And that’s just the western ones. Add the word “Bollywood” and musicals get taken to a whole new height of love or loathing.

One of my favourite movies is a Bollywood musical called 3 idiots. I saw it in theaters over a year ago with a rather jaded movie buff friend of mine and we sat through the entire 3.25 hour film, absolutely mesmerized and totally unaware of how much time had passed.

Going into the movie, we weren’t exactly aware that it was a musical (indeed, in many ways, it might not be considered one), but the songs didn’t subtract anything from the gripping story and the absolute hilarity of the characters.  One of the reasons it’s one of my favourite movies, is because it has one of the best examples of Chekov’s Gun that I’ve ever seen.

I won’t spoil that particular plot twist for you, but instead, I’ll summarize for you the movie’s premise:  Three students: Farhan, Raju and Rancho are from wildly different backgrounds, but all rooming together at one of India’s engineering colleges. Other than some minor tensions, they become fast friends, with Rancho far outstripping the other two in academics, but also getting them continually embroiled in trouble with his often unorthodox and improvisational ideas, earning the emnity of the school’s Dean, who repeatedly tries to break up their friendship by blackmailing Farhan and Raju with expulsion.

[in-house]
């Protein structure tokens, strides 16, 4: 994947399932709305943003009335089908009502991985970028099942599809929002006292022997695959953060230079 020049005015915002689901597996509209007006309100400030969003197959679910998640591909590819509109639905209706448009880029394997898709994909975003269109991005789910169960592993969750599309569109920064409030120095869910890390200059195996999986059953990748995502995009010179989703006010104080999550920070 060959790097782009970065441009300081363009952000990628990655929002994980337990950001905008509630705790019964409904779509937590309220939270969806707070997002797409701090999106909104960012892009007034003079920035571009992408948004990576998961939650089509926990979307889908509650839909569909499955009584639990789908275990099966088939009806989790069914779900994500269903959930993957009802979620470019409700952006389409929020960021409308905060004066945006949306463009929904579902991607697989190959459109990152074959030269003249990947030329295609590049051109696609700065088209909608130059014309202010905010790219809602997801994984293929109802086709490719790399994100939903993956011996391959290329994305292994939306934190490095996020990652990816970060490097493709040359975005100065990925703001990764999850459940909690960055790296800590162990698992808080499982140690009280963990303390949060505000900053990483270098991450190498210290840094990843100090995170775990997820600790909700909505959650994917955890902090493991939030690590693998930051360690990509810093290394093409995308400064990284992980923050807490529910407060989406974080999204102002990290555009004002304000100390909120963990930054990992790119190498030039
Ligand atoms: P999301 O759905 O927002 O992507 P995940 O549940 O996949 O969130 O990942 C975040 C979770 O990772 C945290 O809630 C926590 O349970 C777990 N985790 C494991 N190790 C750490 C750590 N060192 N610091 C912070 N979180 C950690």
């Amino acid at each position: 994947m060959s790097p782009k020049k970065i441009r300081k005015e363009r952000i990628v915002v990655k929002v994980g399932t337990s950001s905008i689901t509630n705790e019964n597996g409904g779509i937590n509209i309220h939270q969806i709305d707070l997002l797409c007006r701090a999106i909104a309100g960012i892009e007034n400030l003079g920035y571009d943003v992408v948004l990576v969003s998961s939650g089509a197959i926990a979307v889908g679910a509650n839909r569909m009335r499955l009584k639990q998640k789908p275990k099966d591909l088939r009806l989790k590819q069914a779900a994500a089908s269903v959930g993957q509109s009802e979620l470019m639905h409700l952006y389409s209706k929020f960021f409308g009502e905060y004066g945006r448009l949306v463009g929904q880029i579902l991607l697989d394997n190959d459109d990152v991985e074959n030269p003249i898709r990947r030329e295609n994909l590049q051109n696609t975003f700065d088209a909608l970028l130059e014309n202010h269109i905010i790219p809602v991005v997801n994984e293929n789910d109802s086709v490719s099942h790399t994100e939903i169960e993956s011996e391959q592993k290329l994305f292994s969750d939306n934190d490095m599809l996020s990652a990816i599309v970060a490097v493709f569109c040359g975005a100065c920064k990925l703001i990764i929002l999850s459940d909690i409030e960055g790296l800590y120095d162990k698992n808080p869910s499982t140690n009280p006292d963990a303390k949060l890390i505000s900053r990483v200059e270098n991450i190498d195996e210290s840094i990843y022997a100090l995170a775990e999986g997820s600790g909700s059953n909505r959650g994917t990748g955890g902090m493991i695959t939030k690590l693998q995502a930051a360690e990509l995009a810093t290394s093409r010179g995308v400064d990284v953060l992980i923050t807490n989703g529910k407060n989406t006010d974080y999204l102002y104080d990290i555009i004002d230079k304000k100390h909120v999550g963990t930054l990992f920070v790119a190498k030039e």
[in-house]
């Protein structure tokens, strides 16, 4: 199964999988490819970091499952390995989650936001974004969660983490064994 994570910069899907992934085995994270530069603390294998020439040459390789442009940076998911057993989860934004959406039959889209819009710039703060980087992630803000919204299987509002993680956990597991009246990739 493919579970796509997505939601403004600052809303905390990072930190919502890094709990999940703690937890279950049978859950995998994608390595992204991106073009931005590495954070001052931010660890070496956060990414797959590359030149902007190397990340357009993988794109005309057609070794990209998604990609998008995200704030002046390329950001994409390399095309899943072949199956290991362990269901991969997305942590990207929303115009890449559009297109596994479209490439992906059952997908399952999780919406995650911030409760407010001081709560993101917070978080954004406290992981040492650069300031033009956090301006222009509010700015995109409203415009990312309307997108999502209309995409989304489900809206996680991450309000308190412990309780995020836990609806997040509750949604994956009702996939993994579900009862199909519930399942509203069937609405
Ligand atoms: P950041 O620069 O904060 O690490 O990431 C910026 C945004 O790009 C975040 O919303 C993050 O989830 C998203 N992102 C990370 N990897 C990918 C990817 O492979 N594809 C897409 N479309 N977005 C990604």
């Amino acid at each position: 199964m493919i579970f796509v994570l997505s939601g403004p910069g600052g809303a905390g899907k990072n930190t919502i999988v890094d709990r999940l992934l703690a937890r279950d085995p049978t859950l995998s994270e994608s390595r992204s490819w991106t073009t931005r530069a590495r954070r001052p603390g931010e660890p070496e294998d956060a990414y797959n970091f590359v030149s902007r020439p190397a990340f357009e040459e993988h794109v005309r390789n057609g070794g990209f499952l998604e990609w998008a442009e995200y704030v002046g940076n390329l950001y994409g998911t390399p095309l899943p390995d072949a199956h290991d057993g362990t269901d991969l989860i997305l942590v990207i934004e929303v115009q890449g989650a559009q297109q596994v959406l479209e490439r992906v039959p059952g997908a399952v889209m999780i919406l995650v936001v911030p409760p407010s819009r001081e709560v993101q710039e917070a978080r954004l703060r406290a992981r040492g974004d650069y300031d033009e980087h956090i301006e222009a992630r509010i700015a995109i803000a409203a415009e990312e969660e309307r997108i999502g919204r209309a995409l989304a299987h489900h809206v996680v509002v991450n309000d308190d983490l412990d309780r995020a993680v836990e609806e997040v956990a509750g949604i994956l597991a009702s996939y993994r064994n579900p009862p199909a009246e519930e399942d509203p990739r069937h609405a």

Add in a romance, several suicide attempts (both successful and not), a cross-India roadtrip and a drunken bet and you have a movie that’s quite unlike any other.  I haven’t been able to find a properly subtitled version of the movie (which uses English and a couple of Indian dialects), but I still watch the botched version I found with fascination, even though half the subtitles make no sense.

Go and find it. It’s worth it.

Useless Knowledge

•June 24, 2011 • Leave a Comment

May 27th: Useless Knowledge and its Uses
Between books and the internet, there is a vast repository of useless knowledge. What are some of the useless things you know? Why do you bother remembering these things?

Alec, I seriously dispute this topic, but I think enough people have taken issue with it that I don’t have to say much more than that.

So yeah, useless knowledge for other people.

The big one would be the idiosyncratic conversations and ideas that my characters trot out into my head on a daily basis. While I do consider my characters “as good as” real people, I don’t usually have conversations with them. But they do tend to lead me in interesting directions. I mean, I was writing a fanfiction the other day (Artemis Fowl, I’ll admit) and upon adding a new original character to the storyline, a different original character was suddenly crushing hard on the new one. It caught me completely off guard, because it wasn’t something I had considered or even planned. Now I just have to figure out if this crush can blossom or if the character’s love will be unrequited.  It might be the latter. Different worlds and all that.